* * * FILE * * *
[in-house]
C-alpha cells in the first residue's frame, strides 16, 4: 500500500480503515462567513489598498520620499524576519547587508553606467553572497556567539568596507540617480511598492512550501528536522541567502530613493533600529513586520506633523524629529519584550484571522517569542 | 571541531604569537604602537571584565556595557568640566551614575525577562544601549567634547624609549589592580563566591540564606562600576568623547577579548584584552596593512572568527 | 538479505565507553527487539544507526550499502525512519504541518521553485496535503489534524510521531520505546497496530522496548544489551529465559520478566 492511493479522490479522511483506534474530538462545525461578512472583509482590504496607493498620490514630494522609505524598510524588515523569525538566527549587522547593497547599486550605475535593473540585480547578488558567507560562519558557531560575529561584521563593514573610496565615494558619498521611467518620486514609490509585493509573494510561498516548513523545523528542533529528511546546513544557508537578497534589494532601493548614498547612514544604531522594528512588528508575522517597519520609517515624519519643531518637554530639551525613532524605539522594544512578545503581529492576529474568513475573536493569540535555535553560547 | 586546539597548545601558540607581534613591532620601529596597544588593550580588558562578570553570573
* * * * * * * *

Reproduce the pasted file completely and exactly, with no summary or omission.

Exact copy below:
[in-house]
C-alpha cells in the first residue's frame, strides 16, 4: 500500500480503515462567513489598498520620499524576519547587508553606467553572497556567539568596507540617480511598492512550501528536522541567502530613493533600529513586520506633523524629529519584550484571522517569542 | 571541531604569537604602537571584565556595557568640566551614575525577562544601549567634547624609549589592580563566591540564606562600576568623547577579548584584552596593512572568527 | 538479505565507553527487539544507526550499502525512519504541518521553485496535503489534524510521531520505546497496530522496548544489551529465559520478566 492511493479522490479522511483506534474530538462545525461578512472583509482590504496607493498620490514630494522609505524598510524588515523569525538566527549587522547593497547599486550605475535593473540585480547578488558567507560562519558557531560575529561584521563593514573610496565615494558619498521611467518620486514609490509585493509573494510561498516548513523545523528542533529528511546546513544557508537578497534589494532601493548614498547612514544604531522594528512588528508575522517597519520609517515624519519643531518637554530639551525613532524605539522594544512578545503581529492576529474568513475573536493569540535555535553560547 | 586546539597548545601558540607581534613591532620601529596597544588593550580588558562578570553570573